‘All of the stars aligned’ for Leo Birenberg

The Thornton alum earned an Emmy nomination for the eclectic score of “Weird.”

Photo of Leo Birenberg
Leo Birenberg graduated from Thornton School of Music in 2011 and is nominated for his first Emmy award for his composition work on “Weird: The Al Yankovic Story” (2022) along with collaborator Zach Robinson. (Impact24 Public Relations)

Leo Birenberg is a lot of things: a saxophonist, a USC alum and a Charli XCX fanboy. Now, he can add an Emmy-nominated composer to that list.

The morning of the Emmy announcements, Birenberg woke up at 5 a.m.

“I got up to work in the dark with headphones on … so I was totally tunnel vision, not paying attention,” Birenberg said. “Then my phone started buzzing at like 8:01, and it was my publicist. And I was like, ‘Oh my god, Emmy nominations come out today. He’s either calling me to tell me it happened or didn’t happen.’ Because he would never be up at 8 a.m. otherwise. I picked up the phone, and he just screamed, ‘We did it.’”

When choosing what project he wants to score, Birenberg usually looks for something that allows him to explore different styles and influences. After director Eric Appel approached both him and frequent collaborator Zach Robinson to score “Weird: The Al Yankovic Story” (2022) — a movie based on the life of parodist “Weird Al” Yankovic — Birenberg knew this film would be a perfect opportunity for a new adventure.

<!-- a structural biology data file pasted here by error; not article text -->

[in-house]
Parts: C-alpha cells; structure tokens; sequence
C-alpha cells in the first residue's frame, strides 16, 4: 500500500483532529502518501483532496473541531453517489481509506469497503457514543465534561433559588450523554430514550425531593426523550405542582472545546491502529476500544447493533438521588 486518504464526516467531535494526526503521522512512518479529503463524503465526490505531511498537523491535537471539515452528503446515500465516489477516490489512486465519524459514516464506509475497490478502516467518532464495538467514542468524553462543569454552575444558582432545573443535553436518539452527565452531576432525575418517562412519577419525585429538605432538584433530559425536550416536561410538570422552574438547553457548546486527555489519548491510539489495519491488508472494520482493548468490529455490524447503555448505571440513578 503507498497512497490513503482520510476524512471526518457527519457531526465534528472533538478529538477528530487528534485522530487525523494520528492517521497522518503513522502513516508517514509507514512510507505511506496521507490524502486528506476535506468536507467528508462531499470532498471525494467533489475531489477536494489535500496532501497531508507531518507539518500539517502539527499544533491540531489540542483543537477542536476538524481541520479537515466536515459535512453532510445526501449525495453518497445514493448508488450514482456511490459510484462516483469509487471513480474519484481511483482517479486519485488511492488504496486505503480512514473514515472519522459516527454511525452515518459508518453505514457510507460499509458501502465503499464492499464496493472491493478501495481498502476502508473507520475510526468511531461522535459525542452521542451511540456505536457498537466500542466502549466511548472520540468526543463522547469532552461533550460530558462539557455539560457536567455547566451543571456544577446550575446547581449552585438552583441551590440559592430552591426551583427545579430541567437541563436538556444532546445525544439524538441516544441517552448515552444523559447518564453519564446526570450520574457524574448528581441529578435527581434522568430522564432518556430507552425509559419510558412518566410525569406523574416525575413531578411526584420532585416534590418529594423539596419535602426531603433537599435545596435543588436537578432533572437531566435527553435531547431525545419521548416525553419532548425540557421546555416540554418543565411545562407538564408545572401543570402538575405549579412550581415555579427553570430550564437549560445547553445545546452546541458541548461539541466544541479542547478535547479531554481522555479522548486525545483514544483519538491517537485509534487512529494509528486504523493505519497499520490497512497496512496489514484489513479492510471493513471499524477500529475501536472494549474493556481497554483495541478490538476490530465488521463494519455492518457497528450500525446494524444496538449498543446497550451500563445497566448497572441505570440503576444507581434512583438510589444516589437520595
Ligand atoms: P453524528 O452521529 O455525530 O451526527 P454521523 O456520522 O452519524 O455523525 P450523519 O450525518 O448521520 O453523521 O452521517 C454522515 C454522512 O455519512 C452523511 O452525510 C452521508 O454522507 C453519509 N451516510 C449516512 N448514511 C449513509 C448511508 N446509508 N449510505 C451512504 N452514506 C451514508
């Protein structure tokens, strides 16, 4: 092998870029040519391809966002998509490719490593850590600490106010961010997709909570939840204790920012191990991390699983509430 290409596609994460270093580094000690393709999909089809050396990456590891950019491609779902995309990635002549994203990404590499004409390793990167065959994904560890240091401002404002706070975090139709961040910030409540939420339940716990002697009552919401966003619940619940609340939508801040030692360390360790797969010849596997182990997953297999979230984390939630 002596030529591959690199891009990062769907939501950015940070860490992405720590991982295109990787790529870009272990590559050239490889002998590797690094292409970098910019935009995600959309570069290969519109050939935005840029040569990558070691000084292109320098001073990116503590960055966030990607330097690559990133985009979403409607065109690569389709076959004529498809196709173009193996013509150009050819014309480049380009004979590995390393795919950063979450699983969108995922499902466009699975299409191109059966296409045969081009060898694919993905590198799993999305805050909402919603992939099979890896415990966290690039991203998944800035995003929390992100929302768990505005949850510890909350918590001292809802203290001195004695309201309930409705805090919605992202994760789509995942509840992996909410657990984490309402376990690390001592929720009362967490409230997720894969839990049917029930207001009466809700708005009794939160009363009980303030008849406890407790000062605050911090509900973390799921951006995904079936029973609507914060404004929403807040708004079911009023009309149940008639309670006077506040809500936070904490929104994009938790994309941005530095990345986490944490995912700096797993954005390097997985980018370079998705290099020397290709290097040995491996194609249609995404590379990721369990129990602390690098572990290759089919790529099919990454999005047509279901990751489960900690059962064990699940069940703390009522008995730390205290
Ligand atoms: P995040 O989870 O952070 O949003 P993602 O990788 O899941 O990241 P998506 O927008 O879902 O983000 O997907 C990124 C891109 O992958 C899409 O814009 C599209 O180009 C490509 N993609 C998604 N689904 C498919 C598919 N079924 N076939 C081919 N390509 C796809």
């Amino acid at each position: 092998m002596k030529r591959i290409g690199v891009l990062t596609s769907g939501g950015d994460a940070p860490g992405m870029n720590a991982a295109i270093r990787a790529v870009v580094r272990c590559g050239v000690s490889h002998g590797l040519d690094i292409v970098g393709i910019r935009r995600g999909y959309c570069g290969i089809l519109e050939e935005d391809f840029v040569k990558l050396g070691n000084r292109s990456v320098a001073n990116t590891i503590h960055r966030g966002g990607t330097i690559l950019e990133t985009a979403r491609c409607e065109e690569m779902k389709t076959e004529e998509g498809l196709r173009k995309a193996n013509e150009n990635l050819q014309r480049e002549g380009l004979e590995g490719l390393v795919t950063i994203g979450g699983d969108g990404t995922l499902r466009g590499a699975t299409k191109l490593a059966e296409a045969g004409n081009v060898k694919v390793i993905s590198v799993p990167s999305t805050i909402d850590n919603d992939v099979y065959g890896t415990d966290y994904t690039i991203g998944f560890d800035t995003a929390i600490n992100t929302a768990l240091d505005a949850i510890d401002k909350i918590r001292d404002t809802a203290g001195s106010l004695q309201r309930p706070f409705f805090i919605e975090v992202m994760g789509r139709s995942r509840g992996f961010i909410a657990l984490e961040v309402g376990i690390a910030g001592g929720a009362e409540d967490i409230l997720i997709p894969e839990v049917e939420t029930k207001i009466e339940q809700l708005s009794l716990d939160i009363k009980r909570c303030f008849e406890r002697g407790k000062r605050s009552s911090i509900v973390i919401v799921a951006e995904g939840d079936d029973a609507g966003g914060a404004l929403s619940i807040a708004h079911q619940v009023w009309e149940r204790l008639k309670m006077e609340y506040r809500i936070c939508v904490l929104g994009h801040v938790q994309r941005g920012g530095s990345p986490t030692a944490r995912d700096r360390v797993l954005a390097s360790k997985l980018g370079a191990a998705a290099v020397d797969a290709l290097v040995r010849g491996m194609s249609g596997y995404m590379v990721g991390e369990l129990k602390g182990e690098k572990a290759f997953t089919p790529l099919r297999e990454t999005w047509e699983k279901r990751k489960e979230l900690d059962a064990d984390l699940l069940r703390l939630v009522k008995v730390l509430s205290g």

“We approached the movie kind of like it is one of these early 1990s, great American hero stories that you would find with ‘Forrest Gump’ or ‘[The] Shawshank Redemption,’” Birenberg said. “There’s something kind of saccharine about film and sappy and sweeping in scope. It’s a kind of film score that you can’t really write anymore because people think it’s dated and cheesy, but it really hits home for a lot of people.”

Birenberg doesn’t mind getting absurd with his work. His two favorite products from “Weird” are “a really lush romantic piece that’s basically a piano concerto when Al and Madonna are first introduced to each other and then have extremely passionate sex all over Al’s house” and an accordion-dominated action score “where Al fights a bunch of bad guys in a diner, he goes like full John Wick.”

Birenberg and Robinson had around four weeks and an 80-piece orchestra — as well as Yankovic’s accordion skills — to put together the Emmy-nominated product. Although in Birenberg’s experience, most films give composers three to four months to create the score, the movie’s quick time frame was not an issue because he, Appel, Yankovic and Robinson were “all on the same page.”

Photo of Leo Birenberg
“Weird” allowed Birenberg to explore 1990s scoring styles, reminiscent of those in “Forrest Gump” (1994) and “The Shawshank Redemption” (1994). (Impact24 Public Relations)

“Weird” isn’t Birenberg’s first time working with Appel; the director reached out to Birenberg through “an email that doesn’t even exist anymore” to work on the Fox series “Son of Zorn” back when Birenberg only had one show credit to his name. Birenberg’s first lead composer credit — “Big Time in Hollywood, FL” —  was canceled after one season.